The Slow Process of Growth
The Slow Process of Growth
Tell me if you’ve ever been this situation: One of your small group leaders pulls you aside after youth activities because he wants to talk.
“I don’t think I’m going to be able to lead this group next year,” he says.
“Oh really, I’m so sorry to hear that,” I say in response. “What’s going on?”
“I’m just not seeing any progress in this group. I try and try to get them to respond to the discussion questions, and all I get in return are crickets. The only way I can get them to talk about anything is if we talk about [insert some video game, sport, movie, TV show, or Marvel character]. It just doesn’t feel like anything is happening.”
Working with students can be very frustrating at times. A whole year can go by with such a small amount of progress, leaders can become very disheartened, believing that they are ineffective; they may want to throw in the towel. But I think that this attitude displays a misunderstanding about how growth works. If we look at the idea of growth more closely, we might find ourselves able to go about the business of youth ministry with confidence and freedom.
Growth is a Process
When reading 1 Corinthians, I can sometimes identify with Paul’s frustration. He had spent so much time with them, and yet they continued to mess up, ask questions, and fall into sin.
The people within the church had begun to identify themselves in factions, some saying they were following Paul, some Apollos, and some Jesus. Paul’s answer to them was,
“I planted, Apollos watered, but God gave the growth” (1 Cor. 3:6).
This small sentence holds a concept that is key to the way we approach youth ministry.
We live in a culture of instant gratification. Put the food in the microwave, it’s ready in seconds. Click “buy,” it’s in the mail and will be on your doorstep within the day. We don’t have a concept of a slow process.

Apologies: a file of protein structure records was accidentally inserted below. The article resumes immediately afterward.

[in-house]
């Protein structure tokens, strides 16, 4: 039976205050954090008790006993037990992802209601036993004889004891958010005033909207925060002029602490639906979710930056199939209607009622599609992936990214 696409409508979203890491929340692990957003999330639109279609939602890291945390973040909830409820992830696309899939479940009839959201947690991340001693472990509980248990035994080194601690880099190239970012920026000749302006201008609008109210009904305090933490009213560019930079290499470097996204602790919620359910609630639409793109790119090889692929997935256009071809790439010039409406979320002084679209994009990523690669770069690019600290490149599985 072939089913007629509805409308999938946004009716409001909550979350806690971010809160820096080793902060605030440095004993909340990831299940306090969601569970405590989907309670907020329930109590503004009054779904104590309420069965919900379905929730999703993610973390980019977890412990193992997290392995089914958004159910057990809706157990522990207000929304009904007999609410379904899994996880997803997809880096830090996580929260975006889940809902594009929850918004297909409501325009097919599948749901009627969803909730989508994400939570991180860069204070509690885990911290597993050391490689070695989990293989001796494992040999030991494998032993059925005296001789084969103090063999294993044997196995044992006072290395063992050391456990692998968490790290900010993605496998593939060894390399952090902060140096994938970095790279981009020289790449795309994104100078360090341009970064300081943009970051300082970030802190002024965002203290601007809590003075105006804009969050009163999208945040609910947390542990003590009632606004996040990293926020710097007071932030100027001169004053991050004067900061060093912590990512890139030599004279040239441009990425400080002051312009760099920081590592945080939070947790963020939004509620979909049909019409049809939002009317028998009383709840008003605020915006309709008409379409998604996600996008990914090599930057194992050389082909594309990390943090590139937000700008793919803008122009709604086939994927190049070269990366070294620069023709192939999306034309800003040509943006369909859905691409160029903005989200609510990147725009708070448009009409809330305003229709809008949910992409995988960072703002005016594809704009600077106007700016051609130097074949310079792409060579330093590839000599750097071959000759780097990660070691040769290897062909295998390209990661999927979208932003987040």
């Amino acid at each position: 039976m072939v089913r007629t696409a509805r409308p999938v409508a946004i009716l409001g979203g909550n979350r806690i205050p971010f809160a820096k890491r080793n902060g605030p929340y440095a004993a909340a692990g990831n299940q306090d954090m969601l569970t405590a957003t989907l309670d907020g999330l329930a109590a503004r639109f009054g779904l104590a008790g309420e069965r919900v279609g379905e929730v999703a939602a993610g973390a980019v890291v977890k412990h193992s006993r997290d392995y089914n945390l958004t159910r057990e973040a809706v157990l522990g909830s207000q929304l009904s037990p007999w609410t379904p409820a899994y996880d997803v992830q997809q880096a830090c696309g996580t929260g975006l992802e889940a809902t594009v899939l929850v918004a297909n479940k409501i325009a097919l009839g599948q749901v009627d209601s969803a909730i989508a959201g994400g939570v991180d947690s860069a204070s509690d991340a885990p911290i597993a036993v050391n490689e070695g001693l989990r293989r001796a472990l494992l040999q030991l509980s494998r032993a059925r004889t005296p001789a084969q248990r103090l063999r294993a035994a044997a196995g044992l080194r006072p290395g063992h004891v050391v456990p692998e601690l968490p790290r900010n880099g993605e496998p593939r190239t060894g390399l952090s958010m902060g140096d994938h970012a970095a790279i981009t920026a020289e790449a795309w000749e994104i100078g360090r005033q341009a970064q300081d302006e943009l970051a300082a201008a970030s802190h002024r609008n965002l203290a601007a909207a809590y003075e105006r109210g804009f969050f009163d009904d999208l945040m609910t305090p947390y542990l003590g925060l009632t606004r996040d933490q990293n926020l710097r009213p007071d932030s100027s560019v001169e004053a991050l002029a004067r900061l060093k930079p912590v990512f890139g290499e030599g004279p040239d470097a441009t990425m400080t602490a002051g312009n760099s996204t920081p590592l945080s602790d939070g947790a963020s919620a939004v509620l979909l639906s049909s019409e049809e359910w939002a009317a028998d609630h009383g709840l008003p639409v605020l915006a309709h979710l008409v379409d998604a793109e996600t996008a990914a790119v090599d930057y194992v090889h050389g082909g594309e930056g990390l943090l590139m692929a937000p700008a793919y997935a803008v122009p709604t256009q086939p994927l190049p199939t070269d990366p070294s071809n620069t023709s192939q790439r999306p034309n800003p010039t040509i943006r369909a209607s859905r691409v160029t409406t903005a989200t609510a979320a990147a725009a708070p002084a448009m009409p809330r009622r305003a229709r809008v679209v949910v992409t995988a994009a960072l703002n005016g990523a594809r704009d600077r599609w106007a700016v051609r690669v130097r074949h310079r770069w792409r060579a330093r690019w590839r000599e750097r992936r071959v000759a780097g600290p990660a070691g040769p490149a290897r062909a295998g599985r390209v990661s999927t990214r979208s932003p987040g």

But the life of a believer is just that, a process. In theological terms, we call it sanctification. We come to Christ sinful, full of imperfection, needing a savior. When we begin a new life with Christ, we walk down a road of lifelong growth and progress. And while it truly is a new life, we are still very much sinful and in need of a Savior. Walking with Jesus will mean a life of finding sin, repenting of it, and further growth.
Along this road, God uses tools to help us grow to become more like Christ. Sometimes He uses circumstances and opportunities, but often He uses people. That’s where we come in. When we volunteer to work with students, we are hoping to be a part of the process, a tool that God uses to help these students grow in their faith.
But, while there are tools, Paul identifies the real agent of change in the life of a believer, the work of God – ultimately accomplished through the life, death, and resurrection of Jesus. I planted, Apollos watered (the tools of the process) but God gave the growth (the real agent of change.)
Paul shows the Corinthians that the only person they should truly identify themselves with is the one who is actually working efficaciously in their lives.